Promotion de la santé à Boga, en république démocratique du Congo

Representative to the United Nations, Médecins Sans Frontières

Lawyer specialized in International Humanitarian Law, Fabien Dubuet has worked for MSF since 1999.

Date de publication


Throughout its history, MSF has refused to fall into the trap of remaining silent when faced with mass crime, reserving the right to speak out in public and to suspend its activity in certain situations.

For MSF, this activity is part of an ongoing effort to define the specific content and precise limits of the responsibility of relief organisations and to view this responsibility in relation to and in interaction with other spheres of political responsibility.The term “humanitarian testimony” is used to describe this activity, but it is a term that has resisted all attempts at precise definition and whose ambiguity has been increased by the advent of the international tribunals. The international board of MSF requested that a historical and educational work be produced on testimony at MSF, recognising that this notion could not be encapsulated in a guideline. This project led to the drafting of a series of historical case studies concerning public statements on a dilemma of humanitarian activity that had given rise to controversy. See the series “MSF speaking out”, edited by Laurence Binet and published by Crash-Fondation MSF and MSF International as from 2004.

The public statements and accusations of MSF are made on the basis of its responsibility as an actor rather than any obligation as a witness. To justify its participation in judicial investigations and proceedings, MSF has grounded its arguments on its status as a witness but also, and more important, that of an interested party and a direct or indirect victim: it was MSF’s status as a victim that allowed the organisation to demand that the truth of certain matters be recognised, and it was as an actor involved in conducting relief operations that it called for a clear division of national and international political responsibilities.This was particularly true of the massacres in Srebrenica and the genocide in Rwanda. “crime of

The changing international context has led MSF to adapt its policy on “testimony” to the new constraints and opportunities arising from the creation of international criminal courts. This adaptation should not be seen as a renunciation of its testimony, even though in seemingly paradoxical fashion it leads MSF to take precautions where judicial proceedings are concerned.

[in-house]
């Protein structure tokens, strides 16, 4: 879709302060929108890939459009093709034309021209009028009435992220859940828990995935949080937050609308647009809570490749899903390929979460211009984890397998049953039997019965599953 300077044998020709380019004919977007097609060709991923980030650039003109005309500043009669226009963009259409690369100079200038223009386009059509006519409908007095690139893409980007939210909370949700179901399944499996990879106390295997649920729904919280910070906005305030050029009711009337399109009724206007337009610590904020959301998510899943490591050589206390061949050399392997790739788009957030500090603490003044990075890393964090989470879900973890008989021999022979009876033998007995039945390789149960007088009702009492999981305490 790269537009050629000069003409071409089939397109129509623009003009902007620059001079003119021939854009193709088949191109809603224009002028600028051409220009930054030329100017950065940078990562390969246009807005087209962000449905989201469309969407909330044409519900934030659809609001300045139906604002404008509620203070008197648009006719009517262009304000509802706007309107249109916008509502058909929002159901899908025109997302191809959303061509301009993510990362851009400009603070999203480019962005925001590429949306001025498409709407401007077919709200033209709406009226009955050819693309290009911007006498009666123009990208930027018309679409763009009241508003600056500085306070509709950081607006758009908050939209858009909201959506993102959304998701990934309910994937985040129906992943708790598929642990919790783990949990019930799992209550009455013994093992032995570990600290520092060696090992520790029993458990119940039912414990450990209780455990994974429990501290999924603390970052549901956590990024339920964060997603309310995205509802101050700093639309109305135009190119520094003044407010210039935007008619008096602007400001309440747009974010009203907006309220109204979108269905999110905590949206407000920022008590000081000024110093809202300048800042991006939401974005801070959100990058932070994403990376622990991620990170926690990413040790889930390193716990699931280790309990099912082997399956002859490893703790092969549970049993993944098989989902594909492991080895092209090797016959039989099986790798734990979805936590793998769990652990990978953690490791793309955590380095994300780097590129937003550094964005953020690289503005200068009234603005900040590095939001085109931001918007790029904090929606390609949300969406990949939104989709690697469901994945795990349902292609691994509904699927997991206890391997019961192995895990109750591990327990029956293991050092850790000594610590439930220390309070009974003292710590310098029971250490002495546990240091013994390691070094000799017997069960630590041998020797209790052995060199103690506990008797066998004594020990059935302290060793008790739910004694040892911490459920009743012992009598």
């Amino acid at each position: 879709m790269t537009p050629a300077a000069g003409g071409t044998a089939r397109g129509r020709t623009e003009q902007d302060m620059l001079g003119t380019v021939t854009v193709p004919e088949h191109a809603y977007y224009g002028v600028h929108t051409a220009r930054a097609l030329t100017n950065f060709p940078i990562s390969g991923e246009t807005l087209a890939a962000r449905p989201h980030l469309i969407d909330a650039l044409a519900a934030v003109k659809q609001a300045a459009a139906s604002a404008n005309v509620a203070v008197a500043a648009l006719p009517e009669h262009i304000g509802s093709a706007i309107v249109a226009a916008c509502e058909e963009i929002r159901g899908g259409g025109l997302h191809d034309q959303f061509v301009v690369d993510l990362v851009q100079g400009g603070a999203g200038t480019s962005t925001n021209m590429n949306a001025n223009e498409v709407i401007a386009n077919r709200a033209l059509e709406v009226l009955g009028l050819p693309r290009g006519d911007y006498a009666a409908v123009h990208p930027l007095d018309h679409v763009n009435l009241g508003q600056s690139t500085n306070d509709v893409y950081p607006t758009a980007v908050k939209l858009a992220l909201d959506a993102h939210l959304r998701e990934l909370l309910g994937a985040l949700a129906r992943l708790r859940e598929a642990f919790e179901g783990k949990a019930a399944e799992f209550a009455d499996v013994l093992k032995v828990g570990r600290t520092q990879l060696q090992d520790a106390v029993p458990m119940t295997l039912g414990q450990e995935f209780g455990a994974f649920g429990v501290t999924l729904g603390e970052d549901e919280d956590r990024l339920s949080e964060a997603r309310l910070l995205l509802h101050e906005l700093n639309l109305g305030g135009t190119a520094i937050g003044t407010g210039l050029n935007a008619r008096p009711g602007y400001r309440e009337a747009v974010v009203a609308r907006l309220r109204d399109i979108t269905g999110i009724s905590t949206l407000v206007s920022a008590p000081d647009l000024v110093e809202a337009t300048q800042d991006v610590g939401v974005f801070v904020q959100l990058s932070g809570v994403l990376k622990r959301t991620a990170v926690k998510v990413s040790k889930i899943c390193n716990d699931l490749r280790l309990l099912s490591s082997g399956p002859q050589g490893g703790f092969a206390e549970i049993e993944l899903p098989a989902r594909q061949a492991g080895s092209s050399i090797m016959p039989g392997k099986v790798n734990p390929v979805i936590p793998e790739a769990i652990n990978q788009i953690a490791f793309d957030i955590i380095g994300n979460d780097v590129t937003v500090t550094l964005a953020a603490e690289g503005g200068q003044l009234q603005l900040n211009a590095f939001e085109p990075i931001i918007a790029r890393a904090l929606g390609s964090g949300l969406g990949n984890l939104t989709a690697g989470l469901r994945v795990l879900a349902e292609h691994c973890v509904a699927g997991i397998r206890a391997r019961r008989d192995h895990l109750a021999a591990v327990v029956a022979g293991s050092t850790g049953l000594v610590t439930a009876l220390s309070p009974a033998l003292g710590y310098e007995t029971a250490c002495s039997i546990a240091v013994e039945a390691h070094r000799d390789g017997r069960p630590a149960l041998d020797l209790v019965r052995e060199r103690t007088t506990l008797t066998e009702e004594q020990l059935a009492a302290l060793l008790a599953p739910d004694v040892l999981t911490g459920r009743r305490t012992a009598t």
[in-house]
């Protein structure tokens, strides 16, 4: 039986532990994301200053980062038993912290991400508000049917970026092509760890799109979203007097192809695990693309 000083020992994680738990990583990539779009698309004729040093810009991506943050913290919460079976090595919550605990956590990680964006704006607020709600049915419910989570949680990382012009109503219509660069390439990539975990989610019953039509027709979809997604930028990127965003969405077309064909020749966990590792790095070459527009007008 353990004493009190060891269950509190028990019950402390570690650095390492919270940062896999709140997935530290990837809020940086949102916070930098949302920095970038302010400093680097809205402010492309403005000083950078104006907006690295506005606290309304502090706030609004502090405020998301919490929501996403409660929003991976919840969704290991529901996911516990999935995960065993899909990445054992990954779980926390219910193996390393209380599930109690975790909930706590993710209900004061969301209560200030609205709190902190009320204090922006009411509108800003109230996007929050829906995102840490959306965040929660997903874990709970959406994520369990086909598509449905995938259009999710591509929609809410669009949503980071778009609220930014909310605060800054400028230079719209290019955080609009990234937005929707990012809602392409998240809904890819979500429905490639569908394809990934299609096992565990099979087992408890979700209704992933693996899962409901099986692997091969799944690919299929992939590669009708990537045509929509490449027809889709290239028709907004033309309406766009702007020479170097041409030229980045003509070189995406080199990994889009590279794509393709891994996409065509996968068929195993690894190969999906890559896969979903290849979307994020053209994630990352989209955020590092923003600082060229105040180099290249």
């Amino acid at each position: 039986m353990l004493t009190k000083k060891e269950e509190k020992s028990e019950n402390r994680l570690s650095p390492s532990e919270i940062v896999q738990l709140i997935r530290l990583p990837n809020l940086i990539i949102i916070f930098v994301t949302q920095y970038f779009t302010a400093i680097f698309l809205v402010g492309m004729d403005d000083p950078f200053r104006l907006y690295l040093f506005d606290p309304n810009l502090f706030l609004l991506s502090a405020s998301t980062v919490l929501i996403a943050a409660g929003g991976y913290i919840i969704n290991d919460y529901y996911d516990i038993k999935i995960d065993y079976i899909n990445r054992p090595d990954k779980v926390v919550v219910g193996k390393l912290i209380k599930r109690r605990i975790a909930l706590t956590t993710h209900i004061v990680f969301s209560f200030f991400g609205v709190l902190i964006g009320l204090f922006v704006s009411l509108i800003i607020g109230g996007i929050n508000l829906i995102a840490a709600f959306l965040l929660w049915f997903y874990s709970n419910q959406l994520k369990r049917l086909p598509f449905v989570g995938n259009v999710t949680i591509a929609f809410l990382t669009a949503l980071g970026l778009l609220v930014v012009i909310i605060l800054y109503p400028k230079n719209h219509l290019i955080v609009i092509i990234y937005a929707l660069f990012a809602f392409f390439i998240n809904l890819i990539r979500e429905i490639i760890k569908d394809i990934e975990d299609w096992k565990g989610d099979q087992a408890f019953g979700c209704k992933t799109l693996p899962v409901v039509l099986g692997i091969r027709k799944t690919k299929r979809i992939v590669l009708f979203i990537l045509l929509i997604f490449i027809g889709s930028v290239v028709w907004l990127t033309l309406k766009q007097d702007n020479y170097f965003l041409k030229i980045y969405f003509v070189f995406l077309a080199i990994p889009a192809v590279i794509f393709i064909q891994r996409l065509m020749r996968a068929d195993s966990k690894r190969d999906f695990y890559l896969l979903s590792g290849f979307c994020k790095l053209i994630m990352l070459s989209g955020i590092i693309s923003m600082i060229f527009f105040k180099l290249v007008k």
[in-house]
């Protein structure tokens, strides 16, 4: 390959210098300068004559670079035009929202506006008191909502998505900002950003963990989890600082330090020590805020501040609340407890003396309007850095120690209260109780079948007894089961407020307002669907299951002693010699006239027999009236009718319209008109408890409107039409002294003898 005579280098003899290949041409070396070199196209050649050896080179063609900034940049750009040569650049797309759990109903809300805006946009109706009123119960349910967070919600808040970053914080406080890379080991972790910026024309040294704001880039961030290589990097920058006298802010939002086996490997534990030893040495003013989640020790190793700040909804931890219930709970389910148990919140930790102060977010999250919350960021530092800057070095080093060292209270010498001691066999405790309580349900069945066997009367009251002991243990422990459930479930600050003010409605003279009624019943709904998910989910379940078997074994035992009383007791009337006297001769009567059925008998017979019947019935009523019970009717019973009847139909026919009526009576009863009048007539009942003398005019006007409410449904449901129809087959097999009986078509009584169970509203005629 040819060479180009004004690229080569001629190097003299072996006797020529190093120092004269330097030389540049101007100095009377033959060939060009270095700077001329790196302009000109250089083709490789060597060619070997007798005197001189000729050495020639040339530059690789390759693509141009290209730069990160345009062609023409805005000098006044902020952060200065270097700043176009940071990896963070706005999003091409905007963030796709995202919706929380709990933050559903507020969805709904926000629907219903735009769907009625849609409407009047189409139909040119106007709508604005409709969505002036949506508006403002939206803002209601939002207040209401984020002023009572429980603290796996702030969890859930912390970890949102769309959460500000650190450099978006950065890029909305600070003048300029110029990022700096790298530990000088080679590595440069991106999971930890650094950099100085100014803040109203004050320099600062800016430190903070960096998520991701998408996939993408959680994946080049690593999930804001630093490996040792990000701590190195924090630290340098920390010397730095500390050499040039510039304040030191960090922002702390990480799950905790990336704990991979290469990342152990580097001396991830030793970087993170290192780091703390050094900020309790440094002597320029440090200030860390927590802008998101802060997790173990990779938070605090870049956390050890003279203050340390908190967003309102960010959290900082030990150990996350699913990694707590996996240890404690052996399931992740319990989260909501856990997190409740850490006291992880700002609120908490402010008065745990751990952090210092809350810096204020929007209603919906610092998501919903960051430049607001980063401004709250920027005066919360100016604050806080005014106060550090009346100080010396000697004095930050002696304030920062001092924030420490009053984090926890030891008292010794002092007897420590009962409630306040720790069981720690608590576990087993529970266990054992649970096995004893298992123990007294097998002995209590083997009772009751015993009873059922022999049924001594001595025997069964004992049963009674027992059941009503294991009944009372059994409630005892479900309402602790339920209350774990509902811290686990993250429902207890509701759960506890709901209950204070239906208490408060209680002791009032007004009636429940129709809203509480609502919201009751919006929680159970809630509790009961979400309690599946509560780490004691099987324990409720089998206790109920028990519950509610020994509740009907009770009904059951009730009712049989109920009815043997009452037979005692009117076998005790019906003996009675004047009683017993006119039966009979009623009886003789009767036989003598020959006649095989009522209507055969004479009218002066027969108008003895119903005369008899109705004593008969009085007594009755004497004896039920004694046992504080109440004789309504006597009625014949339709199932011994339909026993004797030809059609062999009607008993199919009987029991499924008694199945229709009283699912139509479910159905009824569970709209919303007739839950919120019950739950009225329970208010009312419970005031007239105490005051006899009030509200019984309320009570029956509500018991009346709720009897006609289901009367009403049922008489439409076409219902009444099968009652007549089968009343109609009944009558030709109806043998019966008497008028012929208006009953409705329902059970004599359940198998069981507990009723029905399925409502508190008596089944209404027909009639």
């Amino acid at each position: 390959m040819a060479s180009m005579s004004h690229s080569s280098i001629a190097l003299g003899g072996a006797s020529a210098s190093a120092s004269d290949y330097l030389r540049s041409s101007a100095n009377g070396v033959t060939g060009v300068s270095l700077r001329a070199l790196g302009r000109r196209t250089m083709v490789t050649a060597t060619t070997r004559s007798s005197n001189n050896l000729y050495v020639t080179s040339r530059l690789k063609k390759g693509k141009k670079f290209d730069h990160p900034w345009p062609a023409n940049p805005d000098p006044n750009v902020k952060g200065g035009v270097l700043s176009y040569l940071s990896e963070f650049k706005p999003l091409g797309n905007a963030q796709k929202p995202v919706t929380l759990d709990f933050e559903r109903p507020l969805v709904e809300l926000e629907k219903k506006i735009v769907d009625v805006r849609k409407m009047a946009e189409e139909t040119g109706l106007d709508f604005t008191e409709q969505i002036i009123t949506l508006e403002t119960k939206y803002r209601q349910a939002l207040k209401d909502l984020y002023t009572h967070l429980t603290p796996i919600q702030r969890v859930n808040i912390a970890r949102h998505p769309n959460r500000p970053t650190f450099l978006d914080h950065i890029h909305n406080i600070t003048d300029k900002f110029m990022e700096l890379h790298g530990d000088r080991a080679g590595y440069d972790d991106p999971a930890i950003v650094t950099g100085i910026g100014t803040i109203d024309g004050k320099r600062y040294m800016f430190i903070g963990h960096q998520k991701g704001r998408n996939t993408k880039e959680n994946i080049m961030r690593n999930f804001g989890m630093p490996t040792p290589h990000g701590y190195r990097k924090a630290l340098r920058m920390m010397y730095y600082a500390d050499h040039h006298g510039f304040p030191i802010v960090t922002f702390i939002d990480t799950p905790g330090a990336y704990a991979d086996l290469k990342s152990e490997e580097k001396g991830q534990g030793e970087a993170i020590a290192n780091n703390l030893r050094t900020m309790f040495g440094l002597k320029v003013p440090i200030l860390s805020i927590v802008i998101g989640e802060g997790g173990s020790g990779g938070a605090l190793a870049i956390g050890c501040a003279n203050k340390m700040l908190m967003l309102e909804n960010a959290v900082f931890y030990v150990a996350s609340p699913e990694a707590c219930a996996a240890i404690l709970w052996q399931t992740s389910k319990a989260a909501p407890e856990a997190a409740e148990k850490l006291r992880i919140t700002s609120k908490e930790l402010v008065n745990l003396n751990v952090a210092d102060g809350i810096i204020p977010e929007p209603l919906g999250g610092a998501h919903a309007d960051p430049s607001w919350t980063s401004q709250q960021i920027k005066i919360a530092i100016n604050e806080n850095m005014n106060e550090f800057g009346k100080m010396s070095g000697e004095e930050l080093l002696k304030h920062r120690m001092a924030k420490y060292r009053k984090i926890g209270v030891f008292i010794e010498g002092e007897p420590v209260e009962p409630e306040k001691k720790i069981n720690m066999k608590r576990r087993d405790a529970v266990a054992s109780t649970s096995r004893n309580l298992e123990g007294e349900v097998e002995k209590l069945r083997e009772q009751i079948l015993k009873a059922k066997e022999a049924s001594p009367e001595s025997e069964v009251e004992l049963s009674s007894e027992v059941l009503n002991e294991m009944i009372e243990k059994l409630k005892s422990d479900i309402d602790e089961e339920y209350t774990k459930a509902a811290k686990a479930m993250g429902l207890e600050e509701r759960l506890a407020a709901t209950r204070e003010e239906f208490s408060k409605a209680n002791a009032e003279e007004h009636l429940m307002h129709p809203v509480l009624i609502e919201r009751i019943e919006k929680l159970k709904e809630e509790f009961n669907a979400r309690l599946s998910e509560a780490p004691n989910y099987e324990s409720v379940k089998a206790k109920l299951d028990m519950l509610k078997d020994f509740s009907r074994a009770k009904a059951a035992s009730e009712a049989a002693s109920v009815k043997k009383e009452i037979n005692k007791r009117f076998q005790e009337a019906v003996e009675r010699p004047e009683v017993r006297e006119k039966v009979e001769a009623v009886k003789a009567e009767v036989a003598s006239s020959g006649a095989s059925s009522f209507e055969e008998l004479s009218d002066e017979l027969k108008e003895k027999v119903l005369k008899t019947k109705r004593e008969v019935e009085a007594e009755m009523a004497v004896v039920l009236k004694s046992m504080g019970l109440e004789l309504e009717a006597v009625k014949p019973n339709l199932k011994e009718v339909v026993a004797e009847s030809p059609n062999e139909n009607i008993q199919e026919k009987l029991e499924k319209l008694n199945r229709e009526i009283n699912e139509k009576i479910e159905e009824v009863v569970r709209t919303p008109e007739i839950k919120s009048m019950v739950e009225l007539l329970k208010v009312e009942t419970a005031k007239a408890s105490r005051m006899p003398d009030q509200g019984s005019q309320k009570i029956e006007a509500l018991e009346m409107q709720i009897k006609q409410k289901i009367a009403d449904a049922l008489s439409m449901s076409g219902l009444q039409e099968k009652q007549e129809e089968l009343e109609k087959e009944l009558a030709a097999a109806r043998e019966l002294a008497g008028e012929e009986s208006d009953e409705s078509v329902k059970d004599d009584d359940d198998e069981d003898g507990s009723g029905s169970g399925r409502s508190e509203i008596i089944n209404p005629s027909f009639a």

Judicial handling of crimes committed during armed conflict cannot replace the vital functions – filled by humanitarian organisations in general and by MSF in particular – of sounding the alert and demanding accountability while the events are happening. These roles are precisely what need to be redefined today, in both their content and their form, in the light of recent changes in the context. The prospect of judicial sanction may, to be sure, help to make armed groups behave more responsibly regarding the negative consequences of their acts, by posing a threat of sanction in the future. However, the international judicial process comes into play many years after the events, and in conjunction with other modes of political crisis management that will lead courts to select certain crimes and certain criminals, while brushing others under the rug.

The judicial process opens up new possibilities of action for victims. As a provider of medical care, MSF can in some cases provide medical certification that certain crimes and acts of violence have occurred. The reason is that certification of the facts helps to establish individuals’ status as victims, while leaving to these individuals the choice as to whether to seek legal redress at a later time. The implications of this capability go beyond the fight against impunity, since the recently created judicial bodies have new procedures for compensation or indemnification of victims. In this context, medical certification and documentation of acts of violence allow MSF to offset its lack of direct participation in judicial proceedings.

In so doing, MSF remains faithful to the spirit of humanitarian law and to a certain philosophy of humanitarian action that claims to do more than the direct substitution that normally constitutes humanitarian relief, to try to preserve or re-establish the responsibility of the various parties involved for the fate of people in danger, and that accepts a measure of concrete, public confrontation with situations of violence, criminal or otherwise, so as to reveal their mechanisms and their human cost.